Monday, March 18, 2013

Experiencing Life Abroad Through Extended Stays

Today I would like to share a guest post with you from Marcela De Vivo. She has written an interesting article about having the opportunity to experience life abroad through an extended stay. Marcela offers some really good tips on how to make your dreams of experiencing life abroad a reality without having to make a permanent move. So without further ado, here's Marcela's great article! Enjoy!

Looking to get away for longer than just a couple of weeks? There are a variety of ways to explore another country with greater depth than a brief vacation, but without the commitment of completely moving to another country. Whether you’re just testing the waters for a permanent move, or just curious to learn more about a country beyond the usual tourist routes, these extended stays are a few ways to “try out” a country for a few months to a year.

Image courtesy of Arvind Balaraman /

Study Abroad

A popular and easy way to explore another country for an extended period of time is to study abroad. Studying abroad is a great opportunity for students to go for a semester or full year, to explore other cultures and earn academic credit at the same time. Many colleges have study abroad programs for a variety of majors; and going to another country for a few months while at school is much easier to do than when you have things like rent, a job, a family, or other responsibilities.

Studying abroad is not only for those in college, however; many continuing education programs also offer programs that allow participants to travel for a semester or more to explore another culture.

The key to a successful trip abroad (study programs or otherwise) is detailed planning. While many programs provide the basics like housing, major transportation, job/study program, etc., it is up to you to figure out other living incidentals like food, day-to-day transportation, job (if not provided), weather, cultural norms and language.
Ideally, you should educate yourself on some basic and important phrases of the country’s language and know how not to insult your prospective host(s).  Be sure to confirm your flight and travel details, even if the school is making the arrangements for you.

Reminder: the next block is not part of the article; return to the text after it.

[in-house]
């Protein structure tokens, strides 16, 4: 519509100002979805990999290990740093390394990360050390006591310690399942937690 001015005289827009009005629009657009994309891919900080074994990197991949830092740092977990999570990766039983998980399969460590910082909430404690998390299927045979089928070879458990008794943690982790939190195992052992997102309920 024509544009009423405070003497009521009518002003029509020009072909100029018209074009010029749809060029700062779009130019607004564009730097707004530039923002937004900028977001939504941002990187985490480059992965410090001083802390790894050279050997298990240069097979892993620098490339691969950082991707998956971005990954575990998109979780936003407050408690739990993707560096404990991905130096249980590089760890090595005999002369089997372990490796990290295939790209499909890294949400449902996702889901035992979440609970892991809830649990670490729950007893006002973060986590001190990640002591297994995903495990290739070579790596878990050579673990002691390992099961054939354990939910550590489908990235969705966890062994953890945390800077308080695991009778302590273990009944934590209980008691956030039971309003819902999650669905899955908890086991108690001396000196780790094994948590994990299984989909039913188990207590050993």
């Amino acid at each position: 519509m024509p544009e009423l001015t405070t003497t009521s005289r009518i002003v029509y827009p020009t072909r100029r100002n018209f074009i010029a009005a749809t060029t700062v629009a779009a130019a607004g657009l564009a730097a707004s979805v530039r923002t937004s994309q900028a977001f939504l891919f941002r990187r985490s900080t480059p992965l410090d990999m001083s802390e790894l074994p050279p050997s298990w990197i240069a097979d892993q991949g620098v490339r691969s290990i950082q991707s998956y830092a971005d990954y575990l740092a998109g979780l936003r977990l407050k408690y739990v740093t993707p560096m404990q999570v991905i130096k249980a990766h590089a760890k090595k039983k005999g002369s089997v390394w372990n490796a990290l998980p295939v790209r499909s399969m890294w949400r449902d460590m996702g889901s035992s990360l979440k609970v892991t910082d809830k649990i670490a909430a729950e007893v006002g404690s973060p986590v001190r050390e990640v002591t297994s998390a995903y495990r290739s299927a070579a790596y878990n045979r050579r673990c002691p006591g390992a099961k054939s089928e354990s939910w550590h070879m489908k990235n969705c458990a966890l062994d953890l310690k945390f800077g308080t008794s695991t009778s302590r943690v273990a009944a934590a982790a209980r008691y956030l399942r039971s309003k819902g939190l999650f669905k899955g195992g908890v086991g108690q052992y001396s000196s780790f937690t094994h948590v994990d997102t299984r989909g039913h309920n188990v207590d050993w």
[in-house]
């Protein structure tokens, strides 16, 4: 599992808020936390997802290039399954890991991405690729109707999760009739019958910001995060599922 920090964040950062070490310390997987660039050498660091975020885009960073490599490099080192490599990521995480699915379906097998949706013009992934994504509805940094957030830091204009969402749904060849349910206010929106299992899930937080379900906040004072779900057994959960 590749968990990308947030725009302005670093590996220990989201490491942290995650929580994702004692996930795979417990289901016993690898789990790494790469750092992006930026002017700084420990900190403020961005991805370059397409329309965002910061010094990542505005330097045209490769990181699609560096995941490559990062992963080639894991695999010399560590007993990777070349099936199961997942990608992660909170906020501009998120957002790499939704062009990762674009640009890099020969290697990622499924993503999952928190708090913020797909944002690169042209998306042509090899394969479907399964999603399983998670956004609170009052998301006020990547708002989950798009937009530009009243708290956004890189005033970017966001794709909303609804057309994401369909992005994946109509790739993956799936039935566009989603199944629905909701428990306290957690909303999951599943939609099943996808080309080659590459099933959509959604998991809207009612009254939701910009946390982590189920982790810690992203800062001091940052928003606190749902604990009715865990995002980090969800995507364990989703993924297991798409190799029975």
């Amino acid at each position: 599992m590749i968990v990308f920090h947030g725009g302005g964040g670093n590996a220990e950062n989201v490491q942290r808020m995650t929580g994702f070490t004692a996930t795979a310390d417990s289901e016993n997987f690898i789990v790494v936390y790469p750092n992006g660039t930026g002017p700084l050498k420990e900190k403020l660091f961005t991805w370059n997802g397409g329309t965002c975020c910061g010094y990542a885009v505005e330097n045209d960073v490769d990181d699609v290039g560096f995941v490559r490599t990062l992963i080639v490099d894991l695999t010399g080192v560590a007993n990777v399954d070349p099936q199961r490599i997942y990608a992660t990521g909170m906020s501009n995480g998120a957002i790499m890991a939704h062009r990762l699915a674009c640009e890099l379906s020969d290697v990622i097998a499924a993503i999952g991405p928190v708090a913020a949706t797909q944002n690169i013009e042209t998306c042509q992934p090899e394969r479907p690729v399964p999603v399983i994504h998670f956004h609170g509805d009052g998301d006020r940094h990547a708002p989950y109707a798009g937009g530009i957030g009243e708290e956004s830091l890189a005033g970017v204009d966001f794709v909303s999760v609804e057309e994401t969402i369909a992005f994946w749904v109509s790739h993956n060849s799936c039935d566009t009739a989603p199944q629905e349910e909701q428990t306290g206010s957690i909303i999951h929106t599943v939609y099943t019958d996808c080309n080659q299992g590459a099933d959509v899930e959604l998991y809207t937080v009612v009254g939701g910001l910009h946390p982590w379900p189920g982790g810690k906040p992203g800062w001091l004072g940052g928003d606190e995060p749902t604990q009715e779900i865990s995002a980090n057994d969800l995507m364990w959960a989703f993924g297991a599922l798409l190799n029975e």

Additionally, you will need to make sure you have the correct visa to study abroad. Student visas allow you to stay in a country for an extended period of time, though you will have to demonstrate that you are enrolled in an accredited academic or university program. 
Some countries, such as the UK, don’t require a visa if you’re staying for a semester less than six months, while others require a visa no matter how long your stay will last, in which case a two to three month travel visa would be more appropriate.
For those who have graduated, or would rather travel outside of an education program, volunteering is another excellent way to explore a culture while contributing to their community. Volunteering abroad is a good choice for those who wish to make a difference in people’s lives, or to explore what it is like to live fully immersed in the culture, or to gain new skills.
Some volunteer programs do provide a small stipend (like the Peace Corps), but some other volunteer opportunities will require you to pay for the experience. That cost usually includes housing, food, major transportation, and also a donation as part of the volunteer opportunity.